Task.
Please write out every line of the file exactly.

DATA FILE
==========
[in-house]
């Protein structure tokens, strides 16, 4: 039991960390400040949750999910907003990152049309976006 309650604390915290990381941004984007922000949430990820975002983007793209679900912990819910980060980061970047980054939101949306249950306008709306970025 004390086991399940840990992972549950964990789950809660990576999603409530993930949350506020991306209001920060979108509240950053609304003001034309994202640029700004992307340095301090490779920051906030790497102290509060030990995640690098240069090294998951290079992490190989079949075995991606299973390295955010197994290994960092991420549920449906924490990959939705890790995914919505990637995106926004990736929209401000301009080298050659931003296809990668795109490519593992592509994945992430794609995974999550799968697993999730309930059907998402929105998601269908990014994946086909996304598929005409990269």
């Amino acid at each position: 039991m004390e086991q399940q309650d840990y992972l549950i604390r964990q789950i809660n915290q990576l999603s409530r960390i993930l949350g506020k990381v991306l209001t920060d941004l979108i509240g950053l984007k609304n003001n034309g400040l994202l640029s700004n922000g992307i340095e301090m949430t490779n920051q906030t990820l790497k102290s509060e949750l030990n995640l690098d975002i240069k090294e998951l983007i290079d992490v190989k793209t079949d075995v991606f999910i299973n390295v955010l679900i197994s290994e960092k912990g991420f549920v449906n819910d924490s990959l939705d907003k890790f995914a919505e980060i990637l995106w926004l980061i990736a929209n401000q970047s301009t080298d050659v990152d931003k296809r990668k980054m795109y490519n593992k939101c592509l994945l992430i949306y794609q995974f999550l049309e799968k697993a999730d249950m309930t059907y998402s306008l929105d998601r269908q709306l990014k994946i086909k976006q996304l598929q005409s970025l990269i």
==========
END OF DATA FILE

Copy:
[in-house]
């Protein structure tokens, strides 16, 4: 039991960390400040949750999910907003990152049309976006 309650604390915290990381941004984007922000949430990820975002983007793209679900912990819910980060980061970047980054939101949306249950306008709306970025 004390086991399940840990992972549950964990789950809660990576999603409530993930949350506020991306209001920060979108509240950053609304003001034309994202640029700004992307340095301090490779920051906030790497102290509060030990995640690098240069090294998951290079992490190989079949075995991606299973390295955010197994290994960092991420549920449906924490990959939705890790995914919505990637995106926004990736929209401000301009080298050659931003296809990668795109490519593992592509994945992430794609995974999550799968697993999730309930059907998402929105998601269908990014994946086909996304598929005409990269």
């Amino acid at each position: 039991m004390e086991q399940q309650d840990y992972l549950i604390r964990q789950i809660n915290q990576l999603s409530r960390i993930l949350g506020k990381v991306l209001t920060d941004l979108i509240g950053l984007k609304n003001n034309g400040l994202l640029s700004n922000g992307i340095e301090m949430t490779n920051q906030t990820l790497k102290s509060e949750l030990n995640l690098d975002i240069k090294e998951l983007i290079d992490v190989k793209t079949d075995v991606f999910i299973n390295v955010l679900i197994s290994e960092k912990g991420f549920v449906n819910d924490s990959l939705d907003k890790f995914a919505e980060i990637l995106w926004l980061i990736a929209n401000q970047s301009t080298d050659v990152d931003k296809r990668k980054m795109y490519n593992k939101c592509l994945l992430i949306y794609q995974f999550l049309e799968k697993a999730d249950m309930t059907y998402s306008l929105d998601r269908q709306l990014k994946i086909k976006q996304l598929q005409s970025l990269i």